by Laura Walter, BRAVO education coordinator
Passed by Congress in 2010, House Resolution 275 designates the week beginning with the second Sunday in September as National Arts in Education Week. During this week, the field of arts education joins together in communities across the country to tell the story of the impact of the transformative power of the arts in education.
As we begin our school year and recognize how the arts have a significant impact on students, the Festival’s BRAVO education & community program commits to the joy of promoting arts education in our local schools and community.
Music activates both sides of the brain and ties together the auditory system with memory, visual, and movement systems. Often times, children who have learning challenges can shine through music. They learn to interpret symbols, which translates to better reading and math skills.
The opportunity for them to express themselves leads to better self-esteem, and a stronger community. Making music together cultivates a sense of belonging, and leads to a more stable child and adult.
Research has shown that strong social skills are the best indicator of life-long success. Creating music together requires that we listen to each other. We must be regardful of another. And we lend a helping hand so that the whole ensemble excels.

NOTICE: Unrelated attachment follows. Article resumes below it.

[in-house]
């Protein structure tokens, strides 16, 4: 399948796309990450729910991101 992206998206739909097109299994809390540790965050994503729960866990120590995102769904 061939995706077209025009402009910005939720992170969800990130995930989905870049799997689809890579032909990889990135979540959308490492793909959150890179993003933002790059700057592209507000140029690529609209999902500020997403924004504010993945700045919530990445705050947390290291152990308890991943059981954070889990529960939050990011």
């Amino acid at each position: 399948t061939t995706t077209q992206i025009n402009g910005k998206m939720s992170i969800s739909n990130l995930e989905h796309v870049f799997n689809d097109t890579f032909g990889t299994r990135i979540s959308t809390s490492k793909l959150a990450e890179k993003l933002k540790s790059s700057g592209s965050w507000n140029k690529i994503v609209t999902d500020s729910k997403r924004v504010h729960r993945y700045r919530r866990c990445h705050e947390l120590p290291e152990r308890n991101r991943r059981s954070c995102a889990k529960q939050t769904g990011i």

Participating in our local school music programs helps students grow and learn about being part of something that is bigger than ourselves. Benjamin Zander, conductor of the Boston Philharmonic Orchestra and Boston Philharmonic Youth Orchestra remarks, “I have a definition of success. For me, it’s very simple. It’s not about wealth and fame and power. It’s about how many shining eyes I have around me…if the eyes are shining, you know you’re doing it. If the eyes are not shining, you get to ask a question. And this is the question: who am I being that my players’ eyes are not shining? We can do that with our children, too. Who am I being, that my children’s eyes are not shining? That’s a totally different world.”
The Festival’s BRAVO program impacts 2,800 children and provides 1,075 free workshops yearly. Many thanks to the Ojai Festival Women’s Committee and the many local volunteers who support this integral program in the schools.
What teachers are saying about the importance of music in the schools:
“Education Through Music is valuable for many reasons. I enjoy going to the weekly class and participating with my students. With Ms. Laura’s instruction we are learning about music, song, dance, rhythm and at the same time listening, sharing, cooperating and having fun without “crossing the line” into silliness. A student in my class struggled with academics and behavior in the classroom, but he was a shining star in music class. I enjoyed watching him participate and be a leader to his peers as he was often one of Ms. Laura’s helpers in the activities. All the students are made to feel special and important. A big emphasis is placed on the instructor knowing each student’s name and using it throughout the class in different activities. The relationship the students have built with Ms. Laura over the years (some of the 3rd grade students have been working with her since kindergarten) is wonderful, and part of the reason they look forward to music class.” – Ms. Plott, 3rd, Meiners Oaks Elementary